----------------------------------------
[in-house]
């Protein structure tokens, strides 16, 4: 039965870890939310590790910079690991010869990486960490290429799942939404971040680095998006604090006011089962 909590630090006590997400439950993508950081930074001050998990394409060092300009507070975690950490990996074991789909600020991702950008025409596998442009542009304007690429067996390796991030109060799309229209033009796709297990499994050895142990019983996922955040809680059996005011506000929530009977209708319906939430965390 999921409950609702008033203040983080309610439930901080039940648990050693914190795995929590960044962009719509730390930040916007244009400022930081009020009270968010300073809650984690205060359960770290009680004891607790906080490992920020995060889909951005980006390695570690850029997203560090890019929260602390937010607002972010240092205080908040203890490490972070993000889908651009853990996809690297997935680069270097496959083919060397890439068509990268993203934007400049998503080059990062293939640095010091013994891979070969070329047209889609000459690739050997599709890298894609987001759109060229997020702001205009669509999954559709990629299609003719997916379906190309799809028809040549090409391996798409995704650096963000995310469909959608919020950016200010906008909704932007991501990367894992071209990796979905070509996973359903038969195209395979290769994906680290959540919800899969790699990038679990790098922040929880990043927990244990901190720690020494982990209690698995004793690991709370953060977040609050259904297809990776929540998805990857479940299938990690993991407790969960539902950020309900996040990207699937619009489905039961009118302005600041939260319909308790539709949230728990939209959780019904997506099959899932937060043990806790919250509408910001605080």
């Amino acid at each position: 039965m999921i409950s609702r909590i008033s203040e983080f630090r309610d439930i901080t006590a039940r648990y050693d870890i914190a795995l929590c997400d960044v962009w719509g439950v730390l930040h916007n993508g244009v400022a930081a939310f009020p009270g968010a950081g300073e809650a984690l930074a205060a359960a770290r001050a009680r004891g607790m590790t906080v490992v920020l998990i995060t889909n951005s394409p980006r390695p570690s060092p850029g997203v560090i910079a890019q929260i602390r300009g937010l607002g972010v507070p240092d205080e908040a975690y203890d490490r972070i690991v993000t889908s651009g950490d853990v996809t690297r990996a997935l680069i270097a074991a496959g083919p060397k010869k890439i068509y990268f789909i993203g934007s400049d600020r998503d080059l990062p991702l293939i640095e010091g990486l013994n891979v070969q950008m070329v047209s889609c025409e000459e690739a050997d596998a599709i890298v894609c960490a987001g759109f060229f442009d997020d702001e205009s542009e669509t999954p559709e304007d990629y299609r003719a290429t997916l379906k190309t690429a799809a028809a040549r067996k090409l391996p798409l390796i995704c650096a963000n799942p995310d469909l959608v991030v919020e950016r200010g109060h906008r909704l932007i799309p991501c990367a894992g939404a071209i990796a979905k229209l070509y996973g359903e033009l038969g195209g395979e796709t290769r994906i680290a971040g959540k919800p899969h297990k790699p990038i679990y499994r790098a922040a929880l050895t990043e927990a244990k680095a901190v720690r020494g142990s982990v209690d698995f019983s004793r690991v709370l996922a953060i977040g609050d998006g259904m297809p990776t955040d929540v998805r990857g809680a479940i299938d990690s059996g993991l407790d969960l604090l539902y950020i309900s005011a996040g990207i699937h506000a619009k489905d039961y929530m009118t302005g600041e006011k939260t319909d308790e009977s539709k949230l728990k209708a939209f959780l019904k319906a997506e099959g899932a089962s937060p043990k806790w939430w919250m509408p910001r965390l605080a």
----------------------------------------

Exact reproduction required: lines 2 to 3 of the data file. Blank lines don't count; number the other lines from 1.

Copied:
């Protein structure tokens, strides 16, 4: 039965870890939310590790910079690991010869990486960490290429799942939404971040680095998006604090006011089962 909590630090006590997400439950993508950081930074001050998990394409060092300009507070975690950490990996074991789909600020991702950008025409596998442009542009304007690429067996390796991030109060799309229209033009796709297990499994050895142990019983996922955040809680059996005011506000929530009977209708319906939430965390 999921409950609702008033203040983080309610439930901080039940648990050693914190795995929590960044962009719509730390930040916007244009400022930081009020009270968010300073809650984690205060359960770290009680004891607790906080490992920020995060889909951005980006390695570690850029997203560090890019929260602390937010607002972010240092205080908040203890490490972070993000889908651009853990996809690297997935680069270097496959083919060397890439068509990268993203934007400049998503080059990062293939640095010091013994891979070969070329047209889609000459690739050997599709890298894609987001759109060229997020702001205009669509999954559709990629299609003719997916379906190309799809028809040549090409391996798409995704650096963000995310469909959608919020950016200010906008909704932007991501990367894992071209990796979905070509996973359903038969195209395979290769994906680290959540919800899969790699990038679990790098922040929880990043927990244990901190720690020494982990209690698995004793690991709370953060977040609050259904297809990776929540998805990857479940299938990690993991407790969960539902950020309900996040990207699937619009489905039961009118302005600041939260319909308790539709949230728990939209959780019904997506099959899932937060043990806790919250509408910001605080």
């Amino acid at each position: 039965m999921i409950s609702r909590i008033s203040e983080f630090r309610d439930i901080t006590a039940r648990y050693d870890i914190a795995l929590c997400d960044v962009w719509g439950v730390l930040h916007n993508g244009v400022a930081a939310f009020p009270g968010a950081g300073e809650a984690l930074a205060a359960a770290r001050a009680r004891g607790m590790t906080v490992v920020l998990i995060t889909n951005s394409p980006r390695p570690s060092p850029g997203v560090i910079a890019q929260i602390r300009g937010l607002g972010v507070p240092d205080e908040a975690y203890d490490r972070i690991v993000t889908s651009g950490d853990v996809t690297r990996a997935l680069i270097a074991a496959g083919p060397k010869k890439i068509y990268f789909i993203g934007s400049d600020r998503d080059l990062p991702l293939i640095e010091g990486l013994n891979v070969q950008m070329v047209s889609c025409e000459e690739a050997d596998a599709i890298v894609c960490a987001g759109f060229f442009d997020d702001e205009s542009e669509t999954p559709e304007d990629y299609r003719a290429t997916l379906k190309t690429a799809a028809a040549r067996k090409l391996p798409l390796i995704c650096a963000n799942p995310d469909l959608v991030v919020e950016r200010g109060h906008r909704l932007i799309p991501c990367a894992g939404a071209i990796a979905k229209l070509y996973g359903e033009l038969g195209g395979e796709t290769r994906i680290a971040g959540k919800p899969h297990k790699p990038i679990y499994r790098a922040a929880l050895t990043e927990a244990k680095a901190v720690r020494g142990s982990v209690d698995f019983s004793r690991v709370l996922a953060i977040g609050d998006g259904m297809p990776t955040d929540v998805r990857g809680a479940i299938d990690s059996g993991l407790d969960l604090l539902y950020i309900s005011a996040g990207i699937h506000a619009k489905d039961y929530m009118t302005g600041e006011k939260t319909d308790e009977s539709k949230l728990k209708a939209f959780l019904k319906a997506e099959g899932a089962s937060p043990k806790w939430w919250m509408p910001r965390l605080a």